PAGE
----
Launch of Mind Australia Report

The Federal Minister for Aged Care and Minister for Indigenous Health, Ken Wyatt AM, MP spoke at the Launch of the Mind Health Report at Parliament House, Canberra on 23 March 2017.

Page last updated: 23 March 2017

PDF printable version of Launch of Mind Australia Report (PDF 197 KB)

23 March 2017

I will start by acknowledging the traditional owners of this land and paying my respects to their elders, past and present.

I also thank Mind Australia for inviting me today, and for commissioning this report.

The report, “The Economic Value of Informal Mental Health Caring in Australia”, provides insight into the impact and importance of informal health caring in Australia.

It quantifies carers’ time, effort and impact in providing unpaid care and emotional support for people, who are often close relatives in caring for loved ones with mental illnesses.

The report estimates that 240,000 Australians care for adults with mental illness and it would cost $13.2 billion to replace informal mental health care with formal support services.

The report also provides insight into the profiles of the carers who are most commonly the carers’ spouses or partners.

A majority of informal mental health carers are working-age females and a substantial proportion of mental health carers are young people under the age of 25.

In both of my portfolios, aged care and Indigenous health, I am very aware that mental health is a major issue.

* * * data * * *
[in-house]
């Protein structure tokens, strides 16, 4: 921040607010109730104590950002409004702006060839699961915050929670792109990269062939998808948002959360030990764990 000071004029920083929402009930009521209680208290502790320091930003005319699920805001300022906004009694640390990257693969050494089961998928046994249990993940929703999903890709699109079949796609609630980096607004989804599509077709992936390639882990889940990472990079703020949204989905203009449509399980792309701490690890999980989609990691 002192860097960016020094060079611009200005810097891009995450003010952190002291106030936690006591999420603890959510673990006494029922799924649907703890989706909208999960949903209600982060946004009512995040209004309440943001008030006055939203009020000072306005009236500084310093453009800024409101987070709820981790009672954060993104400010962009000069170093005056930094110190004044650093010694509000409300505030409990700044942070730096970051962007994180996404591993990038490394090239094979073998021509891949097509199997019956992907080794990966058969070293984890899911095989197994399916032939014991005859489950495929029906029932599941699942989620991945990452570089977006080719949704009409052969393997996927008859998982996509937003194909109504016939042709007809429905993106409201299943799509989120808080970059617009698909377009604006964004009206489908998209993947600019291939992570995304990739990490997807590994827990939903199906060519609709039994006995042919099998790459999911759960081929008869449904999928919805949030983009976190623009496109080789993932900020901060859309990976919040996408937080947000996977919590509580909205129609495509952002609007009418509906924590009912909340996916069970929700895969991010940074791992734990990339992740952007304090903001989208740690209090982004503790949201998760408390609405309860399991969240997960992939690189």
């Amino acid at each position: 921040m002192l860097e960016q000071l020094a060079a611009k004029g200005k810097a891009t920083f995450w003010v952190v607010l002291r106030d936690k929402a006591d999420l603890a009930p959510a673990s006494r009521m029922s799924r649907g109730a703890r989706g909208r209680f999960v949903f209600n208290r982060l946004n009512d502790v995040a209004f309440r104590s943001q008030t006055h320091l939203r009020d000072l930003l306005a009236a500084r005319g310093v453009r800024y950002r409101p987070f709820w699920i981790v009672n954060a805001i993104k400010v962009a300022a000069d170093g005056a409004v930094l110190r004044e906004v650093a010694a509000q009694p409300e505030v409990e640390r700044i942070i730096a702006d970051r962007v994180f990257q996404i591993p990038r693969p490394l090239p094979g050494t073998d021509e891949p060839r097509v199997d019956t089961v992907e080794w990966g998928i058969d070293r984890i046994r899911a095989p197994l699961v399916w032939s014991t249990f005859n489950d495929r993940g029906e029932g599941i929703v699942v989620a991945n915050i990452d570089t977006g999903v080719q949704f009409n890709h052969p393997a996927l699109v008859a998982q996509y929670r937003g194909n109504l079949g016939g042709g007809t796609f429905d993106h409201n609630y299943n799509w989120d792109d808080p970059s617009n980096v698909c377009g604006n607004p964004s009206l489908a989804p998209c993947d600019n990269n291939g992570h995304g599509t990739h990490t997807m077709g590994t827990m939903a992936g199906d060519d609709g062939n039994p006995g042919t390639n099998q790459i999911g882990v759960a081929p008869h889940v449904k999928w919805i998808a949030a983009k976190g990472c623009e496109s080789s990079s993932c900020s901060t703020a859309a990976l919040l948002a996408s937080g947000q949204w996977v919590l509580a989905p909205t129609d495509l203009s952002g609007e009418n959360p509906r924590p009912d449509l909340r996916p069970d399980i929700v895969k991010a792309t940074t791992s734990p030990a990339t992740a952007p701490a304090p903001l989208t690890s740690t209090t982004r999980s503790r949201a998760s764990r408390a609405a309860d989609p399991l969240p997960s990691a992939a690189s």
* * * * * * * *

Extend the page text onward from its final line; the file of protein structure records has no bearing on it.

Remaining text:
And I know from talking to people all over Australia, that informal carers are doing an incredible job for people with mental illness, just as they do for people who are physically ill or disabled.

This report by the University of Queensland adds to our collective understanding of the extent of informal caring in the mental health space.

My view, and the Government’s view, is that the best support for informal carers is to make sure that people needing care can access appropriate health services.

Our national mental health reforms are well under way and are starting to make a difference on the ground.

The 31 Primary Health Networks across the nation are working with GPs, specialists, hospitals and other health professionals to fill gaps in local services.

Since July last year, PHNs have been responsible funding and commissioning primary mental health and suicide prevention services – using a $746 million flexible funding pool.

They started by assessing what their regions needed in mental health, and what was available, so they could logically and effectively respond to their people’s specific mental health needs.

I equally want to ensure that my constituents in my seat of Hasluck access the right services at the right time.

Older people in care are a particular concern.

They can become isolated both socially and physically, whether they are at home with a carer or in residential care.

That’s why aged care services such as the Community Visitors Scheme, dementia supports, and social support provided through the Commonwealth Home Support Program, are so important.

This is an issue I want to keep front of mind as we consider the future of aged care. I’m currently looking to hold a discussion with key sector people on mental health for ageing Australians in May.

In short, there is a lot of policy activity under way which will make it easier for people with mental illness to get the treatment and therapy they need.
It won’t remove the need for informal carers, who do an invaluable job out of love.

This vital role is something I want to make sure we preserve throughout the reform journey.

The Government greatly appreciates their efforts, and that is why we made sure that carer representatives were actively engaged in consultations on the Fifth National Mental Health Plan.

The plan is set to be endorsed by COAG Health Council in August, and we’ll be listening closely to feedback from carers as we move into the implementation phase of the Plan.

Thank you.


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